About us

We offer meaningful support, information and connections that assist disabled people and their whānau to plan for, and have, their good life. The support we provide is disabled-person led in that the disabled person has the choice and control over the decisions made.

What we do

My Life My Voice offers Kaitūhono/Connector support to disabled people and whānau. Many of our Kaitūhono/Connector team are people who have personal lived experience of disability.

My Life My Voice currently operates its Kaitūhono/Connector service in the MidCentral region only (at this stage) and has an office in Palmerston North. The team travels across the region to meet people wherever and whenever is best for them.

People can choose between our service, Mana Whaikaha or an independent connector. If people decide to work with us, our role is to assist people to have a good life in whatever way that may look for them. We can connect people to disability supports, arrange funding, build connections with community options and help people work through issues.

We have established a Peer Supporters programme where disabled people support other disabled people by providing informal support and advice. People can choose which peer supporter they wish to connect with.  Peer supporters are volunteers who offer a listening ear, have been trained to support other disabled people, understand the challenges and unique joy of being a disabled person, and can share experiences and offer practical solutions.

We also have a Community Capacity Builder role in the Waikato region to develop and build disabled people and community capabilities and capacity to progress disability rights, disabled voices and leadership and to improve outcomes for disabled people.

How do we work?

We use the Enabling Good Lives principles to guide our work and have a strong disability rights focus. Our actions align with Whāia Te Ao Mārama which is a culturally anchored approach to supporting Māori with disabilities (tāngata whaikaha) and their whānau.

Connector/Kaitūhono are time-limited options, with the aim being to get disabled people and whānau to a place where they have a future of increased resilience and capability.

How are we funded?

The Ministry of Health is the primary funder of My Life, My Voice. We hold contracts for the delivery of our Kaitūhono/Connector services. Supplementary funding is obtained through philanthropic grants and other avenues to enable us to grow and develop our work.

How disabled people and whānau can access us?

People can contact us directly, there is no referral process. However, for our Kaitūhono/Connector service disabled children, young people and adults have to meet the Ministry of Health disability support services definition of disability to be eligible for our support. As we are a small service, there may be a wait for a few months before we can start working with you.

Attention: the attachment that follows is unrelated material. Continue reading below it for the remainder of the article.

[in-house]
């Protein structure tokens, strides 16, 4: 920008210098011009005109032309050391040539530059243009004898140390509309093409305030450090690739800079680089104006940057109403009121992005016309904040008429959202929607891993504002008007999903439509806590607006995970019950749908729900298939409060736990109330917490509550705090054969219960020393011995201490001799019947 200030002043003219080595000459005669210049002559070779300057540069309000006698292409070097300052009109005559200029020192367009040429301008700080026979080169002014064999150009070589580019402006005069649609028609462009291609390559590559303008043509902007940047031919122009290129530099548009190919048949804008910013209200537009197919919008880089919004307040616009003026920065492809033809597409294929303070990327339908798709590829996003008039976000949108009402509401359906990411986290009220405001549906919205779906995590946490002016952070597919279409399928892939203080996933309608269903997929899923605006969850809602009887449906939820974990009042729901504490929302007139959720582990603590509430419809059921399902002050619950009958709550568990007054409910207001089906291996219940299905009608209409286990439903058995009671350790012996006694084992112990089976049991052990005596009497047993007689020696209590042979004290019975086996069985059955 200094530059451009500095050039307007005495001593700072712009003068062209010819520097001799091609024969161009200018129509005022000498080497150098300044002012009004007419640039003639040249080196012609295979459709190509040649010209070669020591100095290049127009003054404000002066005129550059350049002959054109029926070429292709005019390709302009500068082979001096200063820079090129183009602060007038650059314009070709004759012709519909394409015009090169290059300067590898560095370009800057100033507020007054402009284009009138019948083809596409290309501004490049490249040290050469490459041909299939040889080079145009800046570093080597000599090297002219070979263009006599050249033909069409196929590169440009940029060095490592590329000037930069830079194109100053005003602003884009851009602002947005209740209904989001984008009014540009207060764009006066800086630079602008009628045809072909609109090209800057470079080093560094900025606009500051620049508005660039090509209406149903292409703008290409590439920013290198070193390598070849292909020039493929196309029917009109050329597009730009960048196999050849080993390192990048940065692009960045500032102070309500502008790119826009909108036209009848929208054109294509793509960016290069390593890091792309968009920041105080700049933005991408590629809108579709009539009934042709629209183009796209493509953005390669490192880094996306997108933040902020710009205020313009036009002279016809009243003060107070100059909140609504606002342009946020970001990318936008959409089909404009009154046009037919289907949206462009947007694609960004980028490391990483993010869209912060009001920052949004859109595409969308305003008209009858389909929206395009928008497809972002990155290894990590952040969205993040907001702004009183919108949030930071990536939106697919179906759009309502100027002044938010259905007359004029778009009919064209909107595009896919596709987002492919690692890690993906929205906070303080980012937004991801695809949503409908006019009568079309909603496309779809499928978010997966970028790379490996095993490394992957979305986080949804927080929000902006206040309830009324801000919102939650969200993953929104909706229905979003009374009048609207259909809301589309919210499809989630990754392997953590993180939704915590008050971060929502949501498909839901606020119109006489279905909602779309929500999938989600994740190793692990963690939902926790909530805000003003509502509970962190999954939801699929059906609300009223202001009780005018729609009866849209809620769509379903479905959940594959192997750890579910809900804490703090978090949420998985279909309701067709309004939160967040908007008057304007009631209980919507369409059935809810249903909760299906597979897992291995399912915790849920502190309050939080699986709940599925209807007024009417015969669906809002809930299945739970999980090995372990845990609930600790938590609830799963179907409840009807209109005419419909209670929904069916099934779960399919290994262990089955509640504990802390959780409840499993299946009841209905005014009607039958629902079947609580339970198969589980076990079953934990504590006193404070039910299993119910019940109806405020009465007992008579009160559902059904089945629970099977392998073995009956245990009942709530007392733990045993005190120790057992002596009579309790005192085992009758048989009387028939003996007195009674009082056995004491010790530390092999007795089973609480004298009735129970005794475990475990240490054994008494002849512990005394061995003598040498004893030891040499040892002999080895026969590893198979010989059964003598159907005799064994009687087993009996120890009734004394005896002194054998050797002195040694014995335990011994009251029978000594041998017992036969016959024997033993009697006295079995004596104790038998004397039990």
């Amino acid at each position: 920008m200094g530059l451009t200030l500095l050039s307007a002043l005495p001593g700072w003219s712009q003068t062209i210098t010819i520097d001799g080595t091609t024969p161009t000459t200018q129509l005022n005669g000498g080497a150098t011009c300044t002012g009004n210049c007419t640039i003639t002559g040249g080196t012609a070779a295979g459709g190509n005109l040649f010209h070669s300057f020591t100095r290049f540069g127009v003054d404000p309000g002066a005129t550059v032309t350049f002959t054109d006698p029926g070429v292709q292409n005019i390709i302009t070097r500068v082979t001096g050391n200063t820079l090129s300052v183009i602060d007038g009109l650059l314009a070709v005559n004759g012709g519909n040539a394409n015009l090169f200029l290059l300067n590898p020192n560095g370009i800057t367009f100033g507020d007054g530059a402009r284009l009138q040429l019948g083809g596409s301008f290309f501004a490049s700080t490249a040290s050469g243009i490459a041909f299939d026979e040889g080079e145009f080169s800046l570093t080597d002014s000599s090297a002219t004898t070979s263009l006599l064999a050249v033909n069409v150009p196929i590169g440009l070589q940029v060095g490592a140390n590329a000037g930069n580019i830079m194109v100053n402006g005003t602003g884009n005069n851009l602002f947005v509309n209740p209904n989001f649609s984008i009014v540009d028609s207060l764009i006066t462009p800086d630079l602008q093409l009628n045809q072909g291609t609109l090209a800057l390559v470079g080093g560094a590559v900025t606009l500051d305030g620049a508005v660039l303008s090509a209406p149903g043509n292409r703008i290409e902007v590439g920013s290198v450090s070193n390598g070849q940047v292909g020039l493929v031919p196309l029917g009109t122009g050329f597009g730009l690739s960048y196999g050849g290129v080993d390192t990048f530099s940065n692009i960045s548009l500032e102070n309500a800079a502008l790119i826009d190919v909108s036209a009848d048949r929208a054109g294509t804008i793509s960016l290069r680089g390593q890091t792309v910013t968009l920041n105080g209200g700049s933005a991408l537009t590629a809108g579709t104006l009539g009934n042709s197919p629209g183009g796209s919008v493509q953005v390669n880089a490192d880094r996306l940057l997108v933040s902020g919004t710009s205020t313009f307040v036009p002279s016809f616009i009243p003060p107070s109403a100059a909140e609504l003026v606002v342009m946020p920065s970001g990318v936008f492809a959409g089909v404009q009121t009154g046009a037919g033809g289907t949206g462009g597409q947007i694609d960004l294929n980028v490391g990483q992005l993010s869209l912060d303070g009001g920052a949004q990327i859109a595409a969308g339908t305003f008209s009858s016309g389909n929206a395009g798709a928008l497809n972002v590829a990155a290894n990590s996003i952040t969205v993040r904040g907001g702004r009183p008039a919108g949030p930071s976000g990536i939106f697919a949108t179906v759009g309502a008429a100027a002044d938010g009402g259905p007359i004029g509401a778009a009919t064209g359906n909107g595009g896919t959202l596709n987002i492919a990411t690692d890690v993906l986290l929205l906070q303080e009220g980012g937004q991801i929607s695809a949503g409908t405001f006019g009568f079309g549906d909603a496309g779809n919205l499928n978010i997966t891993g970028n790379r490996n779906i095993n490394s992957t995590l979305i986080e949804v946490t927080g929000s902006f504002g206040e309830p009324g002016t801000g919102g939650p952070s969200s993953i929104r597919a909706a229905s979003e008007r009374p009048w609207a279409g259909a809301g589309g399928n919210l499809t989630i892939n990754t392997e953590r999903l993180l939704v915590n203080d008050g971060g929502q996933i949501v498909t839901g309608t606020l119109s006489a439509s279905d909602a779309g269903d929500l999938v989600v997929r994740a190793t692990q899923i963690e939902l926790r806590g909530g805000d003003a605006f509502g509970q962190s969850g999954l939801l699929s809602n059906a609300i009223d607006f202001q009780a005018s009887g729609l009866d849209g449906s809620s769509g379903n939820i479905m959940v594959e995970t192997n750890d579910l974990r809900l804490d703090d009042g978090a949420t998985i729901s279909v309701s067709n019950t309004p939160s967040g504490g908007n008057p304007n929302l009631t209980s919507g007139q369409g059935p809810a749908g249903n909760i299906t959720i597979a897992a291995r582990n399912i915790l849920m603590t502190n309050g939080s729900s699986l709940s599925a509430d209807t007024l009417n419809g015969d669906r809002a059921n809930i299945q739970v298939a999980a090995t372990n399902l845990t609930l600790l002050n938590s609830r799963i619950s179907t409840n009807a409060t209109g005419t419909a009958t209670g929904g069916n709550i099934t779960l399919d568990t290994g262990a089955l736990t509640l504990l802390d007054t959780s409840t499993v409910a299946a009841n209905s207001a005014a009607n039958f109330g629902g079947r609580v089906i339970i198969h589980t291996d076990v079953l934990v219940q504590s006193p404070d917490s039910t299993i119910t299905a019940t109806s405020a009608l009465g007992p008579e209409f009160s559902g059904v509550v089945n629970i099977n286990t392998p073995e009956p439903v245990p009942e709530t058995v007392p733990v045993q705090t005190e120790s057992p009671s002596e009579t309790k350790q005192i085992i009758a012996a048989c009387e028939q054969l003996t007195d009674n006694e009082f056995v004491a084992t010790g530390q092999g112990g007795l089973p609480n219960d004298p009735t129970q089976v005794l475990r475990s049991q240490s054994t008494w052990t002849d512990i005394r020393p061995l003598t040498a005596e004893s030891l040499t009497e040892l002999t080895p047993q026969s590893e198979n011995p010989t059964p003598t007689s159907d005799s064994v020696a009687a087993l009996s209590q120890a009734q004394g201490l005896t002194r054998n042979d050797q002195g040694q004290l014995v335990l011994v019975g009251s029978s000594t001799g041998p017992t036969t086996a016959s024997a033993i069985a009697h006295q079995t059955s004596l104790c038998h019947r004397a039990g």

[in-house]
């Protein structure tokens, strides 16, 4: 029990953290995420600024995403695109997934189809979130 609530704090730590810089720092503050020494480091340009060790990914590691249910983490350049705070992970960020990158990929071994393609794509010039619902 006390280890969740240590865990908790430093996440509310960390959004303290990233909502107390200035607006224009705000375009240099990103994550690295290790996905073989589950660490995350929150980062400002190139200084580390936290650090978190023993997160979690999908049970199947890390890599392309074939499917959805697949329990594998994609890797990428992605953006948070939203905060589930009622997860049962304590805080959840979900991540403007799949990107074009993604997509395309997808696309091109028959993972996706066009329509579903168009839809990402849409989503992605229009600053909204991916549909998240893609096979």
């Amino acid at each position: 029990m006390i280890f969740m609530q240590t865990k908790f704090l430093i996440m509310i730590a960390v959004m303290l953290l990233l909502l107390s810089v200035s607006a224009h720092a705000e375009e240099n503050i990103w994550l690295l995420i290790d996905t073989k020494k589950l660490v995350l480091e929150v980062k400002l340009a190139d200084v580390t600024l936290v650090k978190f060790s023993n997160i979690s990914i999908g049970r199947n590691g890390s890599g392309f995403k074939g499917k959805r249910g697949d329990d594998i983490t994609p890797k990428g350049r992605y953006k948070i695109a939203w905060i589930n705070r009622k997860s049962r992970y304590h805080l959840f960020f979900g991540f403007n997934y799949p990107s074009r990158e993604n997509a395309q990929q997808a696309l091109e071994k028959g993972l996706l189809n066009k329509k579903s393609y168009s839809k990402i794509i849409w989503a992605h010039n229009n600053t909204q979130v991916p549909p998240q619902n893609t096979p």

Our Commitment

My Life My Voice acknowledges the Te Tiriti o Waitangi / the Treaty of Waitangi (Treaty), the New Zealand Disability Strategy (NZDS), the United Nations Convention on the Rights of Persons with Disabilities (UNCRPD), and the United Nations Declaration on the Rights of Indigenous Peoples (UNDRIP) and any other relevant regulations regarding people with disabilities, and their principles as touchstones for our commitment to helping and supporting the disability community and reducing the inequities that exist in health, social and life outcomes for disabled people.

My Life My Voice board members

Male silhouette - Grey

Tristram Ingham

Tristram is a member of the governing body and the Chairperson of the Muscular Dystrophy Association (Tuaatara | Central Region) Incorporated.

Gerri Pomeroy photo.

Gerri Pomeroy

Gerri has identified as a disabled person for more than 20 years and has been active in the disabled community during that time. Gerri has built strong relationships with disabled people, family and whanau as well as disabled person’s organisations. Gerri believes passionately in disabled people’s right to have authority, control and choice in their everyday lives. Gerri supports the development of strong peer networks so disabled people can provide support to each other and grow their expertise together.

Timothy Young photo.

Timothy Young

Tim has a background in educational psychology, research, and app development and now focuses on using technology to solve accessibility issues after facing many accessibility issues in his own experiences as a tetraplegic. He has a business, Smart Access, which collects and sells data on 40 accessibility variables to local governments to help better prioritise infrastructure spending, and to help disabled people plan safe travel routes. Tim is also a PhD student in Environmental Planning and co-supervisor of machine learning research at the University of Waikato using the data he collects with his Smart Access application.

Female silhouette - Grey

Joanne Dacombe

Joanne was diagnosed as deaf in 1972 and Autistic in 2012. Joanne is passionate about the UNCRPD and the NZ Disability Strategy and is keen to see disabled people from all walks of life increase in their capacity and capability to have a good life of their choosing with the right support. Joanne is passionate about disabled people helping other disabled people and saw My Life My Voice as a natural vehicle to facilitate this.

Female silhouette - Grey

Bernadette Ingham

Bernadette is a member of the governing body and the Secretary of the Muscular Dystrophy Association (Tuaatara | Central Region) Incorporated